This page is part of © FOTW Flags Of The World website

Tibetan Resistance (Tibet)

Last modified: 2020-07-11 by ian macdonald
Keywords: tibet | khamba guerillas | swords: crossed (blue) | dragon | snow lion | tiger | garuda | sword (flaming) | bathang | jha lithang |
Links: FOTW homepage | search | disclaimer and copyright | write us | mirrors

See also:

Khampa Guerillas

[Kampba flag]
image by Corentin Chamboredon, 23 March 2007

I found a black-and-white photograph of a group of Khampa (or Khamba) guerillas, a band of Tibetans fighting the communist occupation forces in the eastern regions of Tibet. In the background is a flag, partially obscured by the soldiers. I don't know what exactly what it represents, but it looks like two crossed swords on a light background, with a dark border, with five round symbols of some kind. I'm not sure, but it looks as if at least one of the swords is surrounded by flame. There is some Tibetan writing on the right side (I can't see the left).
Thomas Robinson, 10 August 1998

(Editorial Note: a photo of this flag is in Dragonflags, No. 2 [dfs] attributed to the book In exile from the Land of Snows, John F. Avedon, New York, 1984.

The history of the Khamba (not Khampa) struggle is very complex. Several feudal principalities exist in the zone, and some of them probably have their own flag. The principalities armies joined the Khamba revolt. The colour of the Khambas soldiers is yellow.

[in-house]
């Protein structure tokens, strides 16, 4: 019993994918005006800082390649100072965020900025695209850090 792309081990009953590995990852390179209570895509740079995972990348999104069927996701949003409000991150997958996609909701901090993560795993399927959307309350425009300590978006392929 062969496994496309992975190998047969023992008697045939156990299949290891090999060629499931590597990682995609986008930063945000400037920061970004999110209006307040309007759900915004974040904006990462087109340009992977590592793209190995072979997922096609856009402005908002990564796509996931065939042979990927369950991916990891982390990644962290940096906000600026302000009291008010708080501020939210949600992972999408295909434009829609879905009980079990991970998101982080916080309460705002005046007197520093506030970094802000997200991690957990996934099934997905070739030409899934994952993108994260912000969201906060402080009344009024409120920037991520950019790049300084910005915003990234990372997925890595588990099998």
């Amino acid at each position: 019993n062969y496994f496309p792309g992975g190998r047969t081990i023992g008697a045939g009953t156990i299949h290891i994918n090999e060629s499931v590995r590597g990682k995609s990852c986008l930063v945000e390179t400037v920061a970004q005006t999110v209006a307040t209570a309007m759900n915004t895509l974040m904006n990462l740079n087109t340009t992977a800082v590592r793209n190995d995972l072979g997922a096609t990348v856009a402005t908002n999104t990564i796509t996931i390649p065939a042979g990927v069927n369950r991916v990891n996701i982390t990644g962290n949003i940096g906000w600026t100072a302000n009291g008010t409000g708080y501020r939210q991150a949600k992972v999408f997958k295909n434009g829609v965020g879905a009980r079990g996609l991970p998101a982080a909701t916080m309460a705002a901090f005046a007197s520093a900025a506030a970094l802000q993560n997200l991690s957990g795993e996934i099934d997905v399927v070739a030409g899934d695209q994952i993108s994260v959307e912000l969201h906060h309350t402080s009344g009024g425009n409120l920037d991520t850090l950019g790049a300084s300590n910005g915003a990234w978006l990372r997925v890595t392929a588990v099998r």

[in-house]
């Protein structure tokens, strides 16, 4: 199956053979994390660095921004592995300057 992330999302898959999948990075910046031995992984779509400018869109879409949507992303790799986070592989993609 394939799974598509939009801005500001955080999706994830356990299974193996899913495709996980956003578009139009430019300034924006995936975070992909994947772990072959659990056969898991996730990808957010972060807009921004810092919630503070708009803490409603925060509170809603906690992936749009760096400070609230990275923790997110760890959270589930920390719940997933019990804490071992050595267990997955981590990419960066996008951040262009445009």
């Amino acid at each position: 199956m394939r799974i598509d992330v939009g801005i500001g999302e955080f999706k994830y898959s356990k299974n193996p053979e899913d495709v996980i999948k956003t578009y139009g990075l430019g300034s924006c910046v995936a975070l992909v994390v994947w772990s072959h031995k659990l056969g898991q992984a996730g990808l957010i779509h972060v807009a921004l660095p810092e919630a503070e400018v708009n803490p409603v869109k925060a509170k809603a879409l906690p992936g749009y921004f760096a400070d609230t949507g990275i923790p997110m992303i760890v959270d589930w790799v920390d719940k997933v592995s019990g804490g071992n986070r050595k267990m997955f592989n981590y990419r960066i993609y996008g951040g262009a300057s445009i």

Jaume Ollé, 11 August 1998

After the Chinese invasion of 1950, two resistance movements rose: the Chushi Gangdruk (four rivers, six ranges, the traditional name of Kham) and the Tensung Danglang Maggar (Volunteer Freedom Fighters for Tibet). The first one was a group of Khampa, the people who live between Tibet and China. Before 1950, there were still several kingdoms which turned Tibet against China in order to remain "independent". Those kingdoms decided that Chinese were too dangerous for them and that they must fight the Chinese.
They finally joined the Tibetan resistance essentially made up of the Tibetan army and led by Andrug Gompo Tashi. They harassed Chinese troops from the kingdom of Mustang, Nepal, with the help of the CIA until 1974 when China forced Nepal to expel them. The CIA stopped help to them because the Sino-US relations improved. Their flag was yellow with two crossed blue swords, one of them being in fire. I saw another version in a book with 4 animals on the corners and two letters on both sides of the swords. I don't know what it is.
Corentin Chamboredon, 17 May 2005